Use of allometric models for predicting
the dbh and the stem dimensionsConverting STRS observations of species, height and Dcrm into dbhKalliovirta and Tokola (2005) have published functions for predicting dbh and tree age using height, crown width and existing stand database information in Finland using NFI data. The functions are divided for the different vegetation zones. In addition to the resuts: models and their parameters - the main findings in their article are: - The relationship between the variables is almost linear, however
the geographic division of the data and models reflects large-scale differences
- Sp and Dcrm result in dbh-estimation inaccuracy that is in the order of 13-15 % (in model RMSE)
- Having all three variables - Sp, Dcrm and height - improve the
estimation accuracy of dbh to 7-12 % (in model RMSE)
Fig. 1. An example of a dbh x height distribution in a birch
stand. The dots represent the true, field measured values and the vectors
point to the STRS estimates. Note that dbh was underestimated in most cases
because Dcrm measurements made in images were underestimates. The error vectors
are mostly horizontal, which reflects the height measurement accuracy. |
Allometric models are regression models and their use results in an averaging effect (Fig. 2). Fig. 2. An example, where STRS was done by applying the multi-scale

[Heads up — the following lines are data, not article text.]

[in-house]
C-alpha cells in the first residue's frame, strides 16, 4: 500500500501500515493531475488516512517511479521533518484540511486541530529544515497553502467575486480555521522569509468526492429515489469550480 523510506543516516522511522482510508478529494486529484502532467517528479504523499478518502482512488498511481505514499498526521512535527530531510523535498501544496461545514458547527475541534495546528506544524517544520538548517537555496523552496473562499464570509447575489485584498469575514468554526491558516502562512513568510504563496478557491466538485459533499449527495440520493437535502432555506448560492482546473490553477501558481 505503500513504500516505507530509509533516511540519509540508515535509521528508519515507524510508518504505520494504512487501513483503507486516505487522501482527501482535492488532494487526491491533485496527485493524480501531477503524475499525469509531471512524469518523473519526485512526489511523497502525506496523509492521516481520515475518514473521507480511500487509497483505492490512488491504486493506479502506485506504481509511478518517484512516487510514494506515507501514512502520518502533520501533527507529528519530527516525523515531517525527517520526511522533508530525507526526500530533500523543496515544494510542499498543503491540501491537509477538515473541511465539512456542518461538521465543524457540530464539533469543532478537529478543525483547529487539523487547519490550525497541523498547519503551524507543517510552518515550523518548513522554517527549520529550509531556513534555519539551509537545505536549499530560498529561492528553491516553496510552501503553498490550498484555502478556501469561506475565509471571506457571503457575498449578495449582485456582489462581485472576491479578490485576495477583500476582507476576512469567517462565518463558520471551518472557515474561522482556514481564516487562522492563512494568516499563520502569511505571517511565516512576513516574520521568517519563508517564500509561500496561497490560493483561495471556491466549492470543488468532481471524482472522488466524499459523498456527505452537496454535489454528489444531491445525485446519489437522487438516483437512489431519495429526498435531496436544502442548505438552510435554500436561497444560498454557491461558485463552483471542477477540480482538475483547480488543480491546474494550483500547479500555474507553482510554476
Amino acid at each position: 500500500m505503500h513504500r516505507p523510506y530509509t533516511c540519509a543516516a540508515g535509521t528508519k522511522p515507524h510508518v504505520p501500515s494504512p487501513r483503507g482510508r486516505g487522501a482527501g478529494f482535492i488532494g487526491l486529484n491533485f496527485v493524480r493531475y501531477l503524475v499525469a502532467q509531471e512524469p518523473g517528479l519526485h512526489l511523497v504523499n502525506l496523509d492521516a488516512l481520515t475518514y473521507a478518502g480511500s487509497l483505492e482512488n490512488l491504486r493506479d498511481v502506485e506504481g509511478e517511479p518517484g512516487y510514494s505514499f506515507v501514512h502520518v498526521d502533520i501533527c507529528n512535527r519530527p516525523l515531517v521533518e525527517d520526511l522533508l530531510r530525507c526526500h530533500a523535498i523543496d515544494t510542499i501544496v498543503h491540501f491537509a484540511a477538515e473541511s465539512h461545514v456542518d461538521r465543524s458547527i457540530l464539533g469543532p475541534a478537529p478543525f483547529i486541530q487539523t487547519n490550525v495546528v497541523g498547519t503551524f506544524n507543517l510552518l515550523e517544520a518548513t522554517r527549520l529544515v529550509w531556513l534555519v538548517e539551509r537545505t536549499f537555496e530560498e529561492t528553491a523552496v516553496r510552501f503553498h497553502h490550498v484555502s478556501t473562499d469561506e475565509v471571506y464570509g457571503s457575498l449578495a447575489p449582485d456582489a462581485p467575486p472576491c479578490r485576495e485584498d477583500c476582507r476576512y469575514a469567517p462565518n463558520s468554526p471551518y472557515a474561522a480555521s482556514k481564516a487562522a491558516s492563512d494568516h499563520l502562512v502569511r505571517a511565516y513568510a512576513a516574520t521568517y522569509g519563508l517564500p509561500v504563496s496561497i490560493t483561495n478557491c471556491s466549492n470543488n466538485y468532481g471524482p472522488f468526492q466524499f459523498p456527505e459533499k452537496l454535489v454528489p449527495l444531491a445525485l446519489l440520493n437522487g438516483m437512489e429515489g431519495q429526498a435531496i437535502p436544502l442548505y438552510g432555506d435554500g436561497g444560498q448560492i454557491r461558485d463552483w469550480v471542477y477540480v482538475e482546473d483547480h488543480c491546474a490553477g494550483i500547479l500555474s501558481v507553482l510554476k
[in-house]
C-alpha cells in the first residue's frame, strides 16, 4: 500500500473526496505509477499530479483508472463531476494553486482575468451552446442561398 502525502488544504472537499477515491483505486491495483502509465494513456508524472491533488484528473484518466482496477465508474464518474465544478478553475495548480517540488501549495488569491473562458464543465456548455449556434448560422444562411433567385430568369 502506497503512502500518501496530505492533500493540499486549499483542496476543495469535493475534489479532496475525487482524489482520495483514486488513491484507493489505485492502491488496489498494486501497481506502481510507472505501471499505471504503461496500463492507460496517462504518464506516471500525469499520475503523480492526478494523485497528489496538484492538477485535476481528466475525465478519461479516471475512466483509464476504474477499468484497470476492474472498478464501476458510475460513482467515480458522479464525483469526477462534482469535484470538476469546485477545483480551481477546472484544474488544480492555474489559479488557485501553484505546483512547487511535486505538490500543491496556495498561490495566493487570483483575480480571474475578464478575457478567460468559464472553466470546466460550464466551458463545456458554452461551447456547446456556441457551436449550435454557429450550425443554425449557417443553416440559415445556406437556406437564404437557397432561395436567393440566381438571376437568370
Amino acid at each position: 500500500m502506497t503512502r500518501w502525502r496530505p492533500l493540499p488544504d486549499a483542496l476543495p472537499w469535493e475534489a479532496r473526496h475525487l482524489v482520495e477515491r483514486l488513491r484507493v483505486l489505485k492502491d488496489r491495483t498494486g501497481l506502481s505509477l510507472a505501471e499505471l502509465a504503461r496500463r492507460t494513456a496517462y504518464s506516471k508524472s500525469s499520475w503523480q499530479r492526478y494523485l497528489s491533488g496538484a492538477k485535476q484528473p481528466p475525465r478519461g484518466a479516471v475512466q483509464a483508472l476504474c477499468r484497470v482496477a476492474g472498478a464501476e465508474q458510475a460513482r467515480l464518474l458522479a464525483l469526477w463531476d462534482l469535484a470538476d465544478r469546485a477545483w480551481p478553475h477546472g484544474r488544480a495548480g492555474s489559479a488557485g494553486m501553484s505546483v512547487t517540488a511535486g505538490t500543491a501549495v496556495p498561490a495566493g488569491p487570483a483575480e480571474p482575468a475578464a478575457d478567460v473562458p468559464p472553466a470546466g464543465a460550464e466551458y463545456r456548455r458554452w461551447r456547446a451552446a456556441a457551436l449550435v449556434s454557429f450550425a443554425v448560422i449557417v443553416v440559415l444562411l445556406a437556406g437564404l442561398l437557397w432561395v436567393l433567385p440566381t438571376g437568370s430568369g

TM approach for treetop positioning and height estimation and LiDAR -based
crown modeling for Dcrm-estimation. The distributions show that STRS and
allometric modeling were unable to reproduce the variation in dbh (SD of
errors was 2.6 cm in dbh and 06 m in h). The field measurements range from
15 to 30 cm, but the STRS estimates are averaged in the 17 to 27-cm range.
Regression models dbh = f(sp, Dcrm, h) do not produce the extreme values
correctly, unless the fit (between the Y- and the X-vector)
has been perfect and the X-variables have been measured without error. Estimation of stem dimensions using taper curvesThe Sp, dbh and h estimates can be used (we will use) for predicting a taper curve using for example Laasasenaho's (1983) polynomial functions, which are well known in Finland. They are allometric models also, and they have been estimated using a large data set of stem measurements in the 1960s and 1970s. If they are used for computing the stem volume, the model error is approximately 9% when the basic species-spesific polynom has been corrected with the dbh and height observations. This model inaccuracy can be divided into error variance between trees and between stands (Korhonen ####), and the errors of the model estimates can be considerably correlated among trees in one stand (i.e. model estimates are locally biased). This could reflect the stand-history and its effect on the allometry of trees in that stand. Fig 3. Basic taper curve (tapering relative to diameter at the 20% height) for pine, and points Y1, Y4 and Y7, which are used for calculating additive corrections (a third degree polynom with zero constant) to three of the eight coefficents of the taper curve, when dbh and h have been observed. Fig. 4. The taper curve can be used for computing
volumes of logs, when the dbh (d) and height (h) are known. |